The Day I Saw My Daddy’s Arms

Audio version

In my mind I was a daddy's girl
I was special and he loved me

He was tall
about 6’2
Brown skin
and they called him Moose

On the streets where he was from

They also called him Red because that’s what black folk call light skin black folk

When my friends started to call me Red
I felt like I was a little piece of him

A piece I knew but didn’t

Because you see, my daddy mostly grew up in prison.

For most of my life I spoke to my dad through letters.
I’d tell him my dreams and my troubles

He understood me

Or so I thought

When a young girl desperately craves the love and acceptance of her daddy
she creates stories and images

Stories and images that become her salvation from what’s true

And in the effort to preserve that truth,
sometimes you treat your mother as if she were the betrayer

Tiff, your daddy is not who you think he is

You’re just saying that because you aren’t with him.
But I know my daddy and he’s a good man

Get in the car, she said. I’m gonna take you to where your daddy is.
And when we get there, I want you to look at his arms

We got in a rundown rusty van
The one my mamma drove from California to Illinois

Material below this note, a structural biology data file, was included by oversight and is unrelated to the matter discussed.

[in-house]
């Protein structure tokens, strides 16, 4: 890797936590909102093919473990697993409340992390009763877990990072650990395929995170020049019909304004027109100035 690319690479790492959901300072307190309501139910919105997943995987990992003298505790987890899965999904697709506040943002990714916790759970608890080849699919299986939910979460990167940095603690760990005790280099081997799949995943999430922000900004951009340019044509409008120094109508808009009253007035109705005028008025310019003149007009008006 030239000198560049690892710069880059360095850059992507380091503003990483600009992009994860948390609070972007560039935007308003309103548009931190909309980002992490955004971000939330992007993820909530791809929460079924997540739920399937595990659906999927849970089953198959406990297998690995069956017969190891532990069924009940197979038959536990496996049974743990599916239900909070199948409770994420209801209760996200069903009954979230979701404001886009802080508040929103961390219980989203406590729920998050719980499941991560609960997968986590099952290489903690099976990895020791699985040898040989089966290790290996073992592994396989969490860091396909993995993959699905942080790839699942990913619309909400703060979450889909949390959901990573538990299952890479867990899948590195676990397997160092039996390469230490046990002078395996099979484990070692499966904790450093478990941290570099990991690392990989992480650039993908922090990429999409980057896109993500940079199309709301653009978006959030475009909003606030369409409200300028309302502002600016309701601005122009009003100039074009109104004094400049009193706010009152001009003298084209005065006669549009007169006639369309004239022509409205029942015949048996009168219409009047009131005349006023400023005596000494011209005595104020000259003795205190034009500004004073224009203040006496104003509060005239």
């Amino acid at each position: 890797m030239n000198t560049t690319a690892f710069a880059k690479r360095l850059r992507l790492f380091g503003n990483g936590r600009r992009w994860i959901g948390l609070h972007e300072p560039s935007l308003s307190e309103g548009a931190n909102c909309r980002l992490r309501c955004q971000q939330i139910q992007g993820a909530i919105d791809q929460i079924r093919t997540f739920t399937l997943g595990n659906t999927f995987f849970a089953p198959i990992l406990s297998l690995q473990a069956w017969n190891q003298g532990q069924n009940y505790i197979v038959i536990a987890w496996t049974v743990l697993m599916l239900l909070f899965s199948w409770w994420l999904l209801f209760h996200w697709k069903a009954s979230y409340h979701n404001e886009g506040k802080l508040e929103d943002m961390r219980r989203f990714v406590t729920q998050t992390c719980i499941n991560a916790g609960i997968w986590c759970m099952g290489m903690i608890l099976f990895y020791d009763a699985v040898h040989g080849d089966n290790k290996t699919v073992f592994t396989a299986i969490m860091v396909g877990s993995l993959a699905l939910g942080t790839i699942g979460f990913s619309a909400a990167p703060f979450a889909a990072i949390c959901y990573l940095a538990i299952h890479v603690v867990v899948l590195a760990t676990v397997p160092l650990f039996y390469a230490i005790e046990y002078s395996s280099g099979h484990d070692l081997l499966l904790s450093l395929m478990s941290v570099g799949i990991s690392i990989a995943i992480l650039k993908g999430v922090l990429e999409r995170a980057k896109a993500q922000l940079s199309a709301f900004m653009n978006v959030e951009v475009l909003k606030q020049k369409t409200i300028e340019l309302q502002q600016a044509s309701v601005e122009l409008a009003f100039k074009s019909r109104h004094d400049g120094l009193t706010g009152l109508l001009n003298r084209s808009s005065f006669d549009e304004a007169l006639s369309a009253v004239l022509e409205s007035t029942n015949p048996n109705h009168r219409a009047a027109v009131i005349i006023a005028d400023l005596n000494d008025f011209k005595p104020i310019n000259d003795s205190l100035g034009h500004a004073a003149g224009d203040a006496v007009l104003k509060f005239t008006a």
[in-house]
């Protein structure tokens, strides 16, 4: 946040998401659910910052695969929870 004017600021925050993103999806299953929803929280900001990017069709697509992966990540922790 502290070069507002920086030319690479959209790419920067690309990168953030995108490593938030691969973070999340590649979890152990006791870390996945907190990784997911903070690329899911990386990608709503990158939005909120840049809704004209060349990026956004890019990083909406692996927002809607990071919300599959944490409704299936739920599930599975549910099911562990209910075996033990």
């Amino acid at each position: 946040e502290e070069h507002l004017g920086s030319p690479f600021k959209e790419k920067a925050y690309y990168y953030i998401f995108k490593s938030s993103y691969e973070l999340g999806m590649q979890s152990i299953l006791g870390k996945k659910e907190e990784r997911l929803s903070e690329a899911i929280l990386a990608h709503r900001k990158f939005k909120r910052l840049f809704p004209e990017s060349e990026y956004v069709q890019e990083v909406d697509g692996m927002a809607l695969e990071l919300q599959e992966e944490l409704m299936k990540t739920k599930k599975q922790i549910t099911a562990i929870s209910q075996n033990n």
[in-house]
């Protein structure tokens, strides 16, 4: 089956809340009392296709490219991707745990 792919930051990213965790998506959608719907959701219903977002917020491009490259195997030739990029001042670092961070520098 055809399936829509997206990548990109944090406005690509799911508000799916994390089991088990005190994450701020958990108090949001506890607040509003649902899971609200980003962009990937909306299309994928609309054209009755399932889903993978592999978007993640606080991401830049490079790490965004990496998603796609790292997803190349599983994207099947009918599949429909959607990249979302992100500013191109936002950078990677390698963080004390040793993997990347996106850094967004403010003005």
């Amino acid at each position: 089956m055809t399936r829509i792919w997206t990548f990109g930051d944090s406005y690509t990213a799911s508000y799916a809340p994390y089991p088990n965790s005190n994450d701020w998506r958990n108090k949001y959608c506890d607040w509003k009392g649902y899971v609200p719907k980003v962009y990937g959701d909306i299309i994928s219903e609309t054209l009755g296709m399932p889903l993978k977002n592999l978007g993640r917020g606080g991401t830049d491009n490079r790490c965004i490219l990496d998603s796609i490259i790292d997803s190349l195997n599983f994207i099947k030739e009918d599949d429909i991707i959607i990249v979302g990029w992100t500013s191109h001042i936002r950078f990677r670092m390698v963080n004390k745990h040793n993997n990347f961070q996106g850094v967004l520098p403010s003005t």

just for us to be closer to our dads

It was daytime and we drive from Crestwood to Robbins
and pull up near an abandoned lot

Men and women
sitting on crates
drinking
smoking

Then walks up my dad and says hey... baby

I remember what my mom said and I looked at his arms

They looked as if someone poked holes and then tried to sew them back up
but did a terrible job

I sat quietly in the back as we drove home

My moms message got through

That the daddy I thought I knew was not true

But if he’s not

why would she move us all this way to be around him?
Four days across the country only to find out my daddy was a heroine addict

About two months after seeing my dad he decided to move
He decided to go back to Cali

A few weeks after that, my momma said we need to go for a ride

I knew why

Anytime she’d take me for a ride it was to tell me that my dad went to prison

Again.

But this time was different

For me at least

Because it’s the first time I didn’t cry

Tiffany HintonComment